One of the reasons I am interested in learning more about psychology (and especially the Jungian school that you are an expert in) is that I believe he was very insightful in his treatment of the collective unconsciousness. (Most of my information on Jung is from secondary sources but I am starting to read more primary sources). I find his treatment of religious archetypes as fascinating and largely accurate, although I find his metaphysical view as too limiting (i.e. these myths reflect actual dimensions of reality beyond the psyche). It is unfortunate that there is not a broader dialogue among Jung and religious spiritual directors, although that may be changing. Fr. Richard Rohr has done an outstanding job of integrating Jung in his writings. James Arraj and his outstanding site, Inner Explorations, has some wonderful resources on the dialogue between Jung and Christianity, especially the relationship between Jung and Fr. Victor White.

      I would love to hear your thoughts on any of this 🙂

      Peace,
      W. Ockham

      • ptero9 says:

        Hi William,
        Thanks so much for the links and for sharing your thoughts on this most difficult topic of conversation.

        What I am trying to get at, perhaps clumsily, is a consideration of the nature of consciousness, more specifically, our awareness and especially our culturally shared framing of what we now refer to as “reality.”

        I believe that we humans always live through myth, but us moderns have forgotten that, primarily because science has given us the idea that we know things as they truly are. This is a modern Western perspective that would be lost to the anyone who lived prior to 1600.

        Myth in this sense refers to the filtering and framing of how we make sense of the world through publically held views and assumptions. When we discovered that the planets revolved around the sun and science began its quest to know the world through empirical evidence, we began to speak of objective knowledge which brings about the notion that there is a knowable reality, which for us moderns has become the baseline to which all else is compared to.

        We can’t see that we still see mythically, meaning, that we can’t not see without using an imaginitive lens, regardless of what truth lies beyond our imaginings.

        We can’t acknowledge the limitations of our knowing without science admitting how human limits interfere with what they call empirical evidence.

        The cultures of the past whose mythology we now study, are used to bolster our belief that we now live closer to what we call reality. This perspective is what keeps us from seeing through to the myths of our time.

        As long as we insist that we now live in a world we see as real, compared to the ancients who lived in myth, we will never be able to admit to, let alone see through the myths of our time.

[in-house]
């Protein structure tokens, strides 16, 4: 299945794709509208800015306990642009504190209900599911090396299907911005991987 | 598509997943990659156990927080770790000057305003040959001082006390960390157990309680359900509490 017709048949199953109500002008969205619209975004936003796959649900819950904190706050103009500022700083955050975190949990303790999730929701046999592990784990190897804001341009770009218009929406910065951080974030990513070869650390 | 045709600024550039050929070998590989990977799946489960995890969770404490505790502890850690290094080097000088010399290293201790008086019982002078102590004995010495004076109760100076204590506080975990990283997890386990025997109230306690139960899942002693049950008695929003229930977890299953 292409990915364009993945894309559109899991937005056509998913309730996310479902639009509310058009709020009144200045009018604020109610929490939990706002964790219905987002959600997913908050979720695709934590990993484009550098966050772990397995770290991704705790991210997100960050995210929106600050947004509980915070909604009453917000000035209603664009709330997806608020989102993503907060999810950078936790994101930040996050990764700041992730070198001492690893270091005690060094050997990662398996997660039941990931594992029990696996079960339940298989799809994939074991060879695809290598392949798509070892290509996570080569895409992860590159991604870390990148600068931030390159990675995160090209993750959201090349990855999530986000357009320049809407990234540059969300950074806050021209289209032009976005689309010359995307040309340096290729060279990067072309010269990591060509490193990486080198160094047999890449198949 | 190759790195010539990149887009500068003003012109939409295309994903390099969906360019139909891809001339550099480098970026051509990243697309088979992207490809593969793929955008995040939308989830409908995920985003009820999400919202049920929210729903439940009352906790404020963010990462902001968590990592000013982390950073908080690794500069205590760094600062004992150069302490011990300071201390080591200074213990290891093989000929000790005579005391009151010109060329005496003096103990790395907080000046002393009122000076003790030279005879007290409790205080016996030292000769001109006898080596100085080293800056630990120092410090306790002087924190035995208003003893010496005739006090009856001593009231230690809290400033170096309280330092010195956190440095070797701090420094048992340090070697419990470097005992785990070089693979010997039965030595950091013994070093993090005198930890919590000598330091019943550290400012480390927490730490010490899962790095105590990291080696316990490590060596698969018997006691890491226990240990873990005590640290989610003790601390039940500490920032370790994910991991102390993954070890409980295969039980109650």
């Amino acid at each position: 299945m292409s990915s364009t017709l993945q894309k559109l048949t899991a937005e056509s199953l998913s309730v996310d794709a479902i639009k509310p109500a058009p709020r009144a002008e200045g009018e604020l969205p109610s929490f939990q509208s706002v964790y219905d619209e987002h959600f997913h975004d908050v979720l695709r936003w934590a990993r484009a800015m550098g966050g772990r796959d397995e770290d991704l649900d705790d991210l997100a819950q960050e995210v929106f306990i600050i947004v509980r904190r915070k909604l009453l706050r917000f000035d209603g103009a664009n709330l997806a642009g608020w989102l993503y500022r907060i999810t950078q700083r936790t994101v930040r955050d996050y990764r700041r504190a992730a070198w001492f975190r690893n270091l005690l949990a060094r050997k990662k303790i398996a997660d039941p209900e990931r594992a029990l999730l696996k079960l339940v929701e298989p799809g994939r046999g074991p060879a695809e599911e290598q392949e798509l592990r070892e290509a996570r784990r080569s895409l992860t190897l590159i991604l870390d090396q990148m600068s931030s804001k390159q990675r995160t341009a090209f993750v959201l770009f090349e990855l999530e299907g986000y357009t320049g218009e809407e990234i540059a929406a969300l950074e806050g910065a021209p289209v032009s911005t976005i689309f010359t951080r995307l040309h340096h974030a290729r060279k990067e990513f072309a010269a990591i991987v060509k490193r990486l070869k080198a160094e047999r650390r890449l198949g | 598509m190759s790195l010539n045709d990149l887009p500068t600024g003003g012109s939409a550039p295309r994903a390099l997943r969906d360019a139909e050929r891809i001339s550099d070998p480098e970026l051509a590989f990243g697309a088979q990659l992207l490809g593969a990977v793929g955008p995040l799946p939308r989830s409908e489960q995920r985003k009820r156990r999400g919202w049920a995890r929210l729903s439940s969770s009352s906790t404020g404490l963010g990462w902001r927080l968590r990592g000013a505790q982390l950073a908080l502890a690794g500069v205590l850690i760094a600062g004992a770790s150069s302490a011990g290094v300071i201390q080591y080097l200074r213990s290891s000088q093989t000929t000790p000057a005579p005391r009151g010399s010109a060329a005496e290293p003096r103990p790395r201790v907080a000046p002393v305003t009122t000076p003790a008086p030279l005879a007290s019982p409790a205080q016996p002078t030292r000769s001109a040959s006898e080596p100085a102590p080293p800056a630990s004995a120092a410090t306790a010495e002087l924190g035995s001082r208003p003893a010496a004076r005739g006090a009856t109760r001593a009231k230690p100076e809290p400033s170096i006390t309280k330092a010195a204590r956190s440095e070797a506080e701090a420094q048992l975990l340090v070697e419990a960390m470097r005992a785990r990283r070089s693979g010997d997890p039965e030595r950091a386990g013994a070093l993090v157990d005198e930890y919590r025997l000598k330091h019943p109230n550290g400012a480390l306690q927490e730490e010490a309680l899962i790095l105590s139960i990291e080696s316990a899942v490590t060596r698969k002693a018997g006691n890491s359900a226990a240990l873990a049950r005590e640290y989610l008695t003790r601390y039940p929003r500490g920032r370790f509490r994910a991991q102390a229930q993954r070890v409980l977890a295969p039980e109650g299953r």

Peace,
        Debra

      • Debra:

        Thank you so much for your thorough and insightful reply. I was especially struck my these statements:

        “I believe that we humans always live through myth, but us moderns have forgotten that, primarily because science has given us the idea that we know things as they truly are. This is a modern Western perspective that would be lost to the anyone who lived prior to 1600. . . The cultures of the past whose mythology we now study, are used to bolster our belief that we now live closer to what we call reality. This perspective is what keeps us from seeing through to the myths of our time.”

        I was having a conversation with a Jungian analyst and she made almost exactly the same point. As Michael points out, there are several cross-currents in modern Western society that are unique compared to all of the other cultures in human history, namely the strong sense of individualism and material wealth is the substitute for the sign of an advanced civilization. This combination tends to cut us off from the source of a deeper reality, whether it be God, the collective unconsciousness or other belief in transcendent dimensions of reality.

        Perhaps for this reason I have always been drawn to good Science Fiction. I am currently re-watching Battlestar Galactica and re-reading The Galactic Milieu series by Julian May. Both of these series do an excellent job of weaving together psychology, philosophy and theology to highlight these issues.

        Peace,
        W. Ockham

      • ptero9 says:

        Hi William,
        Yes, Sci-Fi and fantasy are very good at playing with these deeper meanings through stories that involve us in the bigger questions of life.

        Have you watched the tv series Lost?

  4. Pingback: Bad Science and The Flawed Myth of Materialism | The Green Hills Philosopher

  5. Michael says:

    This subject of a marriage between science and religion is fascinating to me, largely because I guess I’m fascinated by the process of coming to know in general, and the way asking questions and seeking truth has profoundly enriched my life. I would agree with you that to move towards a healthier mythology, and avoid either scientific materialism or religious fundamentalism, one needs a union between science and religion, but I might propose massaging this language a bit to say an open mind and a loving heart. The practice of science (in my opinion) too often falls down on its mandate to embody the former, and the practice of religion to embody the latter.

    I’m not sure we know yet, culturally or mythically, how to tie these two great threads together. I think the underlying myth of the current time is not so much consumerism, as suggested by the article you referenced, as much as it is individualism, achievement as measured in worldly terms, and the idea of being a ‘self-made’ man. Ultimately, these are nurtured by a worldview based in separation, and the rift between science and religion, between mind and heart, between left and right, between quantum mechanics and relativity, between creationism and evolution are all equally active and viable offshoots of this worldview. We see fractured and polarized segments everywhere we look.